She was about to scoop them, but stopped herself. “Oo, fingerprints!” And she went to the other side of her kitchen’s island and disappeared under the sink. Returning she wriggled on a pair of school-gum eraser pink dish-washing gloves.

“Impressive, huh? You’d never know I’m a CSI addict.”

Dale smirked and rolled his eyes. Then to me, “I swear she’s half detective. At CBC, you didn’t borrow her stapler without a hazmat suit on.”

I watched them quickly pour over the pages. She filled the auditory vacuum with questions like, “And you say you found them in the sleeves of a record collection?”, “Could you show us the house where they came from?” and ended on “Would you do us a huge favour?”

They wanted a sample of my handwriting, just so they wouldn’t look the fools. I complied amiably.

After writing a few paragraphs of “The lazy brown cartographer inked the fjords disparately and without enthusiasm…” I capped the pen she had lent me and went to collect the diary entries.

Her lips pursed instantly. Wrinkles radiating from her pucker drained the friendliness briefly, long enough to see her feral side.

“Oh, you’re not going to leave them with us?”

“I wanted to keep entering them on the blog.”

“Right, ok. Um.” Her eyes boring holes into the pages. If the sun had been behind her, her retinal lenses could have started them smoldering.

“Could we pay you for them?”

“Possibly,” I answered calmly. My hands had straightened the pages and slid them with a whisper back into the envelope. “Make an offer on paper and send it to me, and I’ll consider it.”

Desperately (pore-sized sequins of sweat had erupted on her upper lip), she posed, “How about, maybe we could copy them now? So we could see if they match up with what we’ve got on tape…?”

“The tape… Yeah, you can copy them. Could I have a look at the tape?”

She glanced at her camera man. He had nothing to add, so she finally proffered, “Ok, no copy, just…”

“No, I just want to have a look.”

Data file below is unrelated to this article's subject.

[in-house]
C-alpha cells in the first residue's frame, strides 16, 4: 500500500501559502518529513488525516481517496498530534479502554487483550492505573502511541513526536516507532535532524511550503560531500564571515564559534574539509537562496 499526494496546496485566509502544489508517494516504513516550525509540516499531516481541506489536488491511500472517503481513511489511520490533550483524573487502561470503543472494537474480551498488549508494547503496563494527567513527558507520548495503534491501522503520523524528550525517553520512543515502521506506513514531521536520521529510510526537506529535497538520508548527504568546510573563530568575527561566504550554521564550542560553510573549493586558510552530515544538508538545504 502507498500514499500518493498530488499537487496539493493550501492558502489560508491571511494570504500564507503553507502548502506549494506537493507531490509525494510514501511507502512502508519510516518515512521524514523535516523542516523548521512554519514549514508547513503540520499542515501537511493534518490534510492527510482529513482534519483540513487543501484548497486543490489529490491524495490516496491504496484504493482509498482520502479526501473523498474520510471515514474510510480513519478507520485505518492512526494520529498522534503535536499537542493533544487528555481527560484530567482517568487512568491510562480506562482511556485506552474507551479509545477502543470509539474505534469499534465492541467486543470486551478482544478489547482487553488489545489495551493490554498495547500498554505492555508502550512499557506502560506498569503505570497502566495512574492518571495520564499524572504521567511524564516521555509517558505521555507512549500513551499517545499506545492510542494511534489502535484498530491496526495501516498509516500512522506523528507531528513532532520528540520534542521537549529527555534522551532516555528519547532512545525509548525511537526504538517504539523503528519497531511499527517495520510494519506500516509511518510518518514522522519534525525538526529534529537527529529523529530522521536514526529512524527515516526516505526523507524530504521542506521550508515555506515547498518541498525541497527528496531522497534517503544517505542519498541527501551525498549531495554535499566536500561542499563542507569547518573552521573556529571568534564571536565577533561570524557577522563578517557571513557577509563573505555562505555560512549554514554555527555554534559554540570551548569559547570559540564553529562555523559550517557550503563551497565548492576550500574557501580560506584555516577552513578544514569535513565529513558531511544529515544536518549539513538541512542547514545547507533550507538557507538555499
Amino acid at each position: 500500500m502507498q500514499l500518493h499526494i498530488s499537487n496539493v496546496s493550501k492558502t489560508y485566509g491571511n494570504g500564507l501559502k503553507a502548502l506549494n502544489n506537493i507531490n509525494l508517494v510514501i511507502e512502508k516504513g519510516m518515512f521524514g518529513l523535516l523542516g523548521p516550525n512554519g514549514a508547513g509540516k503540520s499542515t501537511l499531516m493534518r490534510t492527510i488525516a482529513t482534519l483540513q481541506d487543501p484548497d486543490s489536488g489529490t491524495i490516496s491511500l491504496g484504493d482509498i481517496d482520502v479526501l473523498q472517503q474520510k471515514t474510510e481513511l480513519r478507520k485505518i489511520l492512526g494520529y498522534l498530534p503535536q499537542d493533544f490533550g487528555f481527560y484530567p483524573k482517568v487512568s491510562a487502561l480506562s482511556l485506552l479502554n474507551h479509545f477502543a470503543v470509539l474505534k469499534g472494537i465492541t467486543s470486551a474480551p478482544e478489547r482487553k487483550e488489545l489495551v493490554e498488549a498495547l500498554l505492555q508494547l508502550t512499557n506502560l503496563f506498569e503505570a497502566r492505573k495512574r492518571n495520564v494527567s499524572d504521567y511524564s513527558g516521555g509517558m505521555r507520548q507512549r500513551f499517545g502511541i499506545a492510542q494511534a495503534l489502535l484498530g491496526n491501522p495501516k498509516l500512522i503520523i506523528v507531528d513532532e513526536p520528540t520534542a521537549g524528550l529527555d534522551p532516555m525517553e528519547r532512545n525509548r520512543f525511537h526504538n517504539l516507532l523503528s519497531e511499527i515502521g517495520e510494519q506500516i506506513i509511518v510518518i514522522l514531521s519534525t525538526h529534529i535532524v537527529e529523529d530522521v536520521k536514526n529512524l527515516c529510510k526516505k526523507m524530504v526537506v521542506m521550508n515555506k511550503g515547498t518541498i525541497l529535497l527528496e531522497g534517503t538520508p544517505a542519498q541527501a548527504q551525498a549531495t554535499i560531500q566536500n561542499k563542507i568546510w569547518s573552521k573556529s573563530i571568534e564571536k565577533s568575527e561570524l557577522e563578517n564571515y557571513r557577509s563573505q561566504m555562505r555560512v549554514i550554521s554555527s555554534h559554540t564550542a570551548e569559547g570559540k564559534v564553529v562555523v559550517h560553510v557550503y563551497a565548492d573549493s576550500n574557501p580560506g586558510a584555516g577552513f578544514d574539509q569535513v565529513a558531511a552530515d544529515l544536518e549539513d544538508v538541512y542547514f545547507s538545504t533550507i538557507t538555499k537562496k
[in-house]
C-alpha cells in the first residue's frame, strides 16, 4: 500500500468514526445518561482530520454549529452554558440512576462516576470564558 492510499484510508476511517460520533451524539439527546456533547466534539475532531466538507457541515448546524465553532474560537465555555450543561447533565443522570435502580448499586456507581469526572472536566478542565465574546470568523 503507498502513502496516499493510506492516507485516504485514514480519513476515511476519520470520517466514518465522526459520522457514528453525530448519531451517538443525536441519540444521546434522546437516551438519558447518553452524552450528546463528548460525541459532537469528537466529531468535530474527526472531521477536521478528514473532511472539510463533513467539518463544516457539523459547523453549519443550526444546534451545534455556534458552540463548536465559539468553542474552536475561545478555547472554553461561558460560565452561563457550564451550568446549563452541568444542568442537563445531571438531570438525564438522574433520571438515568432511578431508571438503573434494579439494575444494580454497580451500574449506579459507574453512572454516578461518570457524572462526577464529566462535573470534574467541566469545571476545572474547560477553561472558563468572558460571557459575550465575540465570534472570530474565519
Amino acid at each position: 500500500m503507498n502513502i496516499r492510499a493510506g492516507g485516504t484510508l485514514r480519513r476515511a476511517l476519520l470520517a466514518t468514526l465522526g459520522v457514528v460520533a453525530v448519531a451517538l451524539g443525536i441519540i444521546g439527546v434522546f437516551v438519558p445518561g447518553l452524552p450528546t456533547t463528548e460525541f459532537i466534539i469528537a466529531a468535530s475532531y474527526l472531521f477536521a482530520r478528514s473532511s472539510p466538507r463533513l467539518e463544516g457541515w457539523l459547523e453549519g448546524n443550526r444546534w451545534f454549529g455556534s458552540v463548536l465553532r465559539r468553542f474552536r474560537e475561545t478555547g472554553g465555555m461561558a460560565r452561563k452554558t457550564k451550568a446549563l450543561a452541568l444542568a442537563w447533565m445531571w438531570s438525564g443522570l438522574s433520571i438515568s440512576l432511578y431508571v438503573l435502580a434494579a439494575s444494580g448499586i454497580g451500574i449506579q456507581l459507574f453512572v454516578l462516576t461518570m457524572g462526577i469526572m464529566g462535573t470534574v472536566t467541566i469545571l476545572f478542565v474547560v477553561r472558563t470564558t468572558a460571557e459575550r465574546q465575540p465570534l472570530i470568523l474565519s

So while she used the copying function of her fax/scanner/printer, Dale took me into a small room, a one-time den charred with briquettes of electronic video equipment, all of which seemed to trail one or more wires to a grail-esque pearlescent Apple laptop. It glowed like an angel waiting for us.

Dale roamed the mouse through various folders and finally double-clicked on a file with the dubious title of “Security Vid No edit”.

A new window sprouted, a giant blue Q flashed up and then there was a grainy black-and-white image dominated by the disappointing view of a sidewalk. “The front door security cam from an electronics shop.” Dale’s stub of an index finger drew my eye into the upper corner.

“Watch there.” It was a black rectangle that was the unlit space between two buildings. He pressed the virtual “Play” button. His finger kept pointing at the black rectangle. “Wait. Wait. Okay here it comes.”

The black rectangle went white three times. Blip and then blipblip. Each time highlighting the warbled brick pattern of the corner of the building. Like some alley-way hooker was trying to spark her crack pipe. Except far less dramatic and romantic. 

I felt tremendous disappointment. “That’s it?”

“We think that was the gun fire you described. Guns don’t usually have muzzle flare, but if the slugs hit metal. 

“Now wait for it…”

His finger and thick nail urged me to keep gazing in the same area. The dark rectangle seemed to ripple.